Reincarnation—Even heroes aren’t immortal...

… more often than not, they return to Earth as quite ordinary people. Not too long ago, a young man watching the film ‘Lawrence of Arabia’ found ­himself shaken to the very core by the memories it evoked. ­Discover the astonishing story of one of the greatest heroes of the 20th century—and the attributes he brought with him to his current earthly existence.

We are not the product of one season, but the fruits of history: our own history, which can reach back tens of thousands of years. Our talents, idiosyncrasies, and preferences are no more the result of chance than they are merely inherited from our parents. The fact is that we are our own ancestors, our genetic code the encrypted data of our earlier existences. If our genes happen to be similar to those of our parents, it is not as the result of inheritance, but because we choose parents similar to ourselves, so that we can be ourselves again.

You might ask yourself why we should be looking at a striking incarnation such as Lawrence of Arabia. Our intention is to make the fact of reincarnation plausible for even the most sceptical minds—by means of a concrete, lived experience. To the present day, no scientist has been able to provide a convincing explanation for the phenomenon of child prodigies—the Mozarts of this world. People who are born with capabilities that others would be unable to develop even with a lifetime of practice. Reincarnation is the simple, logical answer: child prodigies developed their talents in earlier lives, and bring their now perfected gifts with them into this one. Apart from that, this article should go some way to demonstrating how we are influenced by the thoughts, feelings, and actions of previous existences. Hopefully, this realisation might make us a bit more sympathetic to the peculiarities and weaknesses of our fellow humans.

You understand, of course, that we can’t reveal the identity of our subject. Who wants to be identified by their previous existence, be it out of (an unpleasant and uncomfortable) admiration, or out of scorn and ridicule. It’s not for nothing that we are born having ‘drunk from the waters of Lethe’—we should be able to experien­ce life as a clean slate, free from memories of past triumphs or past wrongdoings. For most of us, the balance of our past lives would undoubtedly fall more in debit than in credit, be more of a burden than a distinction. Our present lives usually throw up enough challenges as it is, without looking to the past as well!

For this reason, we would never recommend reincarnation therapy or past life regression. If you have reached the point in your spiritual development where you are permitted (or indeed even compelled) to have memories of past lives, then it will be apparent without needing to be forced from you in a hypnotic state by a therapist.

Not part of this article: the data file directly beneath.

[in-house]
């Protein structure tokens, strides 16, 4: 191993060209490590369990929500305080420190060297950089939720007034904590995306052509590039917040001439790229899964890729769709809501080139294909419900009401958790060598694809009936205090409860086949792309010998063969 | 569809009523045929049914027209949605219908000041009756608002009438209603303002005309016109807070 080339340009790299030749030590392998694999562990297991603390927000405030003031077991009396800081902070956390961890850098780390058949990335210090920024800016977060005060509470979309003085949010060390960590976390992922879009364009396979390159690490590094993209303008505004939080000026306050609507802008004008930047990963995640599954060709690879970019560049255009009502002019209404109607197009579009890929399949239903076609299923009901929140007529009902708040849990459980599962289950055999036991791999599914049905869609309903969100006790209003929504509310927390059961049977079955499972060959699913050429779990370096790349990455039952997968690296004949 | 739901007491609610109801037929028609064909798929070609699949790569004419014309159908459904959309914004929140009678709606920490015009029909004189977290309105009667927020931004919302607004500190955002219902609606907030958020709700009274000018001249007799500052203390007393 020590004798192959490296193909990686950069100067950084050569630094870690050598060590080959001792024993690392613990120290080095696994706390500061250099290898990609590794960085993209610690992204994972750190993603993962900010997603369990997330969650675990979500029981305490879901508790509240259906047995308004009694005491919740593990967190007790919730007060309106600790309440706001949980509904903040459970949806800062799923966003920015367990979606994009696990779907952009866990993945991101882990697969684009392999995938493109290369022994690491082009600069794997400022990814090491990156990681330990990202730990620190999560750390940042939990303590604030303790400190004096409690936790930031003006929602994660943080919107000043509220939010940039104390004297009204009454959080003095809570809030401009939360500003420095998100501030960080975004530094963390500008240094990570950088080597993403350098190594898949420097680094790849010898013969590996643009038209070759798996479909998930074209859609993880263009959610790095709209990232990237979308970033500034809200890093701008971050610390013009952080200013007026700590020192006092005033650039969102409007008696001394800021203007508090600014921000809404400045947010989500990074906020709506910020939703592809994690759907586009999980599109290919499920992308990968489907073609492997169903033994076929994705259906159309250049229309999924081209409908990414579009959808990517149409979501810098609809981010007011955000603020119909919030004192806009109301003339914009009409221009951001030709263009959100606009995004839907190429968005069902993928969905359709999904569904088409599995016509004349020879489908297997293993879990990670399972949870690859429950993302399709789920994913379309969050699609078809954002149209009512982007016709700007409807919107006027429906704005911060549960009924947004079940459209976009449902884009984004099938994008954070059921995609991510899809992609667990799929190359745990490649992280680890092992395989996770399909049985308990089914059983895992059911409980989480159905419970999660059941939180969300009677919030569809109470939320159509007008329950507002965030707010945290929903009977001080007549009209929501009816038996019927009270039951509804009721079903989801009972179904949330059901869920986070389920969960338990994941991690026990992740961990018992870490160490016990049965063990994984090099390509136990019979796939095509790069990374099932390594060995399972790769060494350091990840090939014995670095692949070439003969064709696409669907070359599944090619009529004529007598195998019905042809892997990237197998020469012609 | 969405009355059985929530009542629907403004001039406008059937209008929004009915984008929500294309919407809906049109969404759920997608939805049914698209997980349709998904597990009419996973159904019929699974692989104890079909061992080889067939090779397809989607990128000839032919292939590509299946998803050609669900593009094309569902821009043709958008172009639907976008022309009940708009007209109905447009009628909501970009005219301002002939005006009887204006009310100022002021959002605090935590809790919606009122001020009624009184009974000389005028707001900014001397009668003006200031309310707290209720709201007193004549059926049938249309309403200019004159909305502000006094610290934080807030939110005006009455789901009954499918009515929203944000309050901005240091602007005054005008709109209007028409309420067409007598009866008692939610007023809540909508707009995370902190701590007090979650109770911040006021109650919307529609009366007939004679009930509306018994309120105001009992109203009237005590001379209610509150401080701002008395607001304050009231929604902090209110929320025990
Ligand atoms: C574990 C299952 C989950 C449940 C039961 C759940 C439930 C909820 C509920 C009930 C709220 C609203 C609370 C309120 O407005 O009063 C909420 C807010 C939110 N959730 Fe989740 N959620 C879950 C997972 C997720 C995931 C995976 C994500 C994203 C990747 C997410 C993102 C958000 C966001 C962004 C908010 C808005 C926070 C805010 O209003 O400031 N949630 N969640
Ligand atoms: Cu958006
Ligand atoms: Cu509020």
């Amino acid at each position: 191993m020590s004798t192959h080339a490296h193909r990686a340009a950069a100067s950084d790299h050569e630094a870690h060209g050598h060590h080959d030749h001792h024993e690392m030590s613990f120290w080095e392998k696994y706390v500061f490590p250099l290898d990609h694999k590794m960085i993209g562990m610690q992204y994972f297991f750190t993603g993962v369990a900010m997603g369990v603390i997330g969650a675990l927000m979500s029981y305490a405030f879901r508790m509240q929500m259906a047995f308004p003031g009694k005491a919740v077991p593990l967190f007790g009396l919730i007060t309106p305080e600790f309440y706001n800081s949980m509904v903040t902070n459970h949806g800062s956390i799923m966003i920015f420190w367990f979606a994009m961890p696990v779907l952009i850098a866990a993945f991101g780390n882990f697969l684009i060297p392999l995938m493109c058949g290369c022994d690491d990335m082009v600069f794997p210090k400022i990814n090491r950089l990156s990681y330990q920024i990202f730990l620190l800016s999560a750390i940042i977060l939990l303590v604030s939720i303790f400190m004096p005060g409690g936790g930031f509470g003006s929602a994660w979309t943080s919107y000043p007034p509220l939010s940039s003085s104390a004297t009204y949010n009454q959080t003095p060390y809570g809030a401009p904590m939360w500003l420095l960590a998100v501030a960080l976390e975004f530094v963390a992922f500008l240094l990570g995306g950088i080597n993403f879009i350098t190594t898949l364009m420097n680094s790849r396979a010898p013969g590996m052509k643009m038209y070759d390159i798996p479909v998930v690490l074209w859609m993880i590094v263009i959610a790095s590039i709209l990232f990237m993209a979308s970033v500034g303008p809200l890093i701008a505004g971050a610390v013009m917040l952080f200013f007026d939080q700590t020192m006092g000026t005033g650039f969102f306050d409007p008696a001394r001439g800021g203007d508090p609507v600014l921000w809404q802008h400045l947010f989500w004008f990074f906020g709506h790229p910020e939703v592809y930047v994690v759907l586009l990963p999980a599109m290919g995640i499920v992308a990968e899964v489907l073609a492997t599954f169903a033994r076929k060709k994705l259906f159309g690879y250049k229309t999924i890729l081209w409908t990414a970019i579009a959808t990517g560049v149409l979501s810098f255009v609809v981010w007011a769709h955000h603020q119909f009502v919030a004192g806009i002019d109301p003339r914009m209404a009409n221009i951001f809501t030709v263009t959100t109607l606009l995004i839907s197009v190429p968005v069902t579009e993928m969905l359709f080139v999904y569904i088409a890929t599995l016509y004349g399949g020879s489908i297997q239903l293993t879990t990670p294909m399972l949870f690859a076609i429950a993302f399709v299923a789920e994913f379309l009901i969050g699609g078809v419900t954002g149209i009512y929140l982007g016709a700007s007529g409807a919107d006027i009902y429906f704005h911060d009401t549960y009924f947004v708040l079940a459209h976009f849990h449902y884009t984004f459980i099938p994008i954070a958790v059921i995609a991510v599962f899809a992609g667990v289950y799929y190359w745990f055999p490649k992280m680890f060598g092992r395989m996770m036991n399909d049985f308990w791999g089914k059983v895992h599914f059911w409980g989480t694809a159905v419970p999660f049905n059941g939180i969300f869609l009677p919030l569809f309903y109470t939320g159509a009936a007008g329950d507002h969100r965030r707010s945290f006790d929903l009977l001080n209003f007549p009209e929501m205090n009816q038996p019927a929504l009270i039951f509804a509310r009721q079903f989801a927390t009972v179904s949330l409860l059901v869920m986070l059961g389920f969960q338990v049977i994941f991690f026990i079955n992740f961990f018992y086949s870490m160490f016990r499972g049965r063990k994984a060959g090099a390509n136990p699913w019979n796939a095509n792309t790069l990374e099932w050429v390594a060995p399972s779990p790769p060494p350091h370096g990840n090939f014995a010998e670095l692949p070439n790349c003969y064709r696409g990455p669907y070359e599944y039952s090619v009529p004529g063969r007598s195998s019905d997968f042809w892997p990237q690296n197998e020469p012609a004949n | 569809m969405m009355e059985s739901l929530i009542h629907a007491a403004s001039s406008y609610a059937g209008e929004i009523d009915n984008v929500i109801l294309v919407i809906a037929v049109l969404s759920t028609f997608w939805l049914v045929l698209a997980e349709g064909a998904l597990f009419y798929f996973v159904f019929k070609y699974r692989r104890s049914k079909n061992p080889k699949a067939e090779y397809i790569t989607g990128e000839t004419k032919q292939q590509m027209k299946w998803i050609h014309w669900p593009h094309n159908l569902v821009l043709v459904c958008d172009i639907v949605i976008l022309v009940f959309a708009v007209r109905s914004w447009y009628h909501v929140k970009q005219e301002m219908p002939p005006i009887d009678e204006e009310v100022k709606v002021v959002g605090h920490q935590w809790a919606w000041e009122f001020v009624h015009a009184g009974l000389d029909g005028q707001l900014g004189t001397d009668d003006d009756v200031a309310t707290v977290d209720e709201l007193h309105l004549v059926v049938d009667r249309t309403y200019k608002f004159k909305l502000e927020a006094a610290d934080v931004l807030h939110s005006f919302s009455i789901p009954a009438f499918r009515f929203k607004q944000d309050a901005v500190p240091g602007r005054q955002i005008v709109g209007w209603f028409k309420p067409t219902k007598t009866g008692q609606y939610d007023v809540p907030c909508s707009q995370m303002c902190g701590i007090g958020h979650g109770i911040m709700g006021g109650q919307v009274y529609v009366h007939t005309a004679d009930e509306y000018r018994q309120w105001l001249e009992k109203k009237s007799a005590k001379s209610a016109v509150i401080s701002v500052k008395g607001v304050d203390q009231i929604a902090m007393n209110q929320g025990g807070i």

Sometimes though, it is possible to form a deeper and fuller understanding of the present by understanding the past. This applies to one young man in particular, whom we had the privilege of getting to know over the course of some long conversations.

A Rollercoaster Ride in Front of the Telly

The ‘case’ we are looking at didn’t undergo any reincarnation therapy—he was a bit too young for that. One November evening, his past life struck him suddenly, quite out of the blue, as he lay stretched out on the sofa in the living room. His parents had persuaded the young man, then 18 years old, to watch a film classic with them: David Lean’s Lawrence of Arabia of 1962, with T. E. Lawrence charismatically portrayed by Peter O’Toole. They had decided that he absolutely had to see it, and not without reason. As a boy years before he had revealed a deep, inexplicable love for the Arab peoples—a somewhat unusual preference in the years after 9/11—and the only thing that surpassed this was his love for all things English: the people and the country. Since Thomas Edward Lawrence (‘Lawrence of Arabia’s’ real name) was an Englishman and had fought for a free Arabia during World War One, Jan’s parents were certain that this film would be just the thing for him.

Watching the scene where Lawrence rides off with his Arab warriors to storm the Turkish stronghold at Aqaba, Jan races to the toilet and throws up several times. Had he felt unwell before? No, not at all. Feeling pretty messed up, Jan sits down to watch the rest of the film. The next scene begins: Lawrence is forced to shoot one of his comrades, who has committed a murder, in order to avoid a blood feud between the tribes. There it happens again: Jan runs off to the smallest room, and this time vomits even more violently than before.

The puzzlement that his parents feel turns to worry. What on earth is the matter with him? The answer comes to all three of them in a flash: what they are watching on the small screen is what Jan lived through in his last life.

Quite obviously, the impact of these two key emotional scenes had violently awoken memories that had long lain dormant in his etheric body, resulting in an instant feeling of nausea in the physical body. For the entirety of our past life memories is stored in the etheric body that surrounds our physical bodies like a second skin. It is a storehouse to which the rational left-brain of our day-to-day consciousness normally has no access (thanks to the etheric ‘Lethe effect’). For example, if someone has a deep-rooted, inexplicable fear of water, there’s a good chance that this is a subconscious response to a life-threatening experience in water in the past, perhaps even death by drowning.